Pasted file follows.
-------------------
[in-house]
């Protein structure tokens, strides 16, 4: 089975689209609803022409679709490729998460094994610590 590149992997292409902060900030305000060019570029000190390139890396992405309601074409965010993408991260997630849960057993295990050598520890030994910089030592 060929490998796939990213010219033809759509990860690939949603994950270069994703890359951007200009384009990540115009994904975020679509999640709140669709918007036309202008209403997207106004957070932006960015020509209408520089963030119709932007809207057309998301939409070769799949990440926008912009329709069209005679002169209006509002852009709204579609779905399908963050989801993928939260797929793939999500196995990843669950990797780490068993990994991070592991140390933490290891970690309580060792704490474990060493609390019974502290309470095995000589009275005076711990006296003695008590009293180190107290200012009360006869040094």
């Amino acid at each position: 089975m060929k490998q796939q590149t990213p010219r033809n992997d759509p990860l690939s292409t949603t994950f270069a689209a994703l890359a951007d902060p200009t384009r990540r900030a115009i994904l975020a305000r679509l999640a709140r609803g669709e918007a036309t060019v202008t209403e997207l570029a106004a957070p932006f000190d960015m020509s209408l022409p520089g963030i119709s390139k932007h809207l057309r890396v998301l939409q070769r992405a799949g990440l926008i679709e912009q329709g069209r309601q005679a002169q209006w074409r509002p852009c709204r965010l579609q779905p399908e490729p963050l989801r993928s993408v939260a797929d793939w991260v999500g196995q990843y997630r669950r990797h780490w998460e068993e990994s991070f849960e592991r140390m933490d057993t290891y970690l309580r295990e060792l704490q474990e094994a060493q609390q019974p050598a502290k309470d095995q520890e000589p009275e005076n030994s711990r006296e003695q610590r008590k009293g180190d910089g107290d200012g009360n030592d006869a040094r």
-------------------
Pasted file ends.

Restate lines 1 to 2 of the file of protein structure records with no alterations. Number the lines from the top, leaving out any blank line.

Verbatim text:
[in-house]
């Protein structure tokens, strides 16, 4: 089975689209609803022409679709490729998460094994610590 590149992997292409902060900030305000060019570029000190390139890396992405309601074409965010993408991260997630849960057993295990050598520890030994910089030592 060929490998796939990213010219033809759509990860690939949603994950270069994703890359951007200009384009990540115009994904975020679509999640709140669709918007036309202008209403997207106004957070932006960015020509209408520089963030119709932007809207057309998301939409070769799949990440926008912009329709069209005679002169209006509002852009709204579609779905399908963050989801993928939260797929793939999500196995990843669950990797780490068993990994991070592991140390933490290891970690309580060792704490474990060493609390019974502290309470095995000589009275005076711990006296003695008590009293180190107290200012009360006869040094």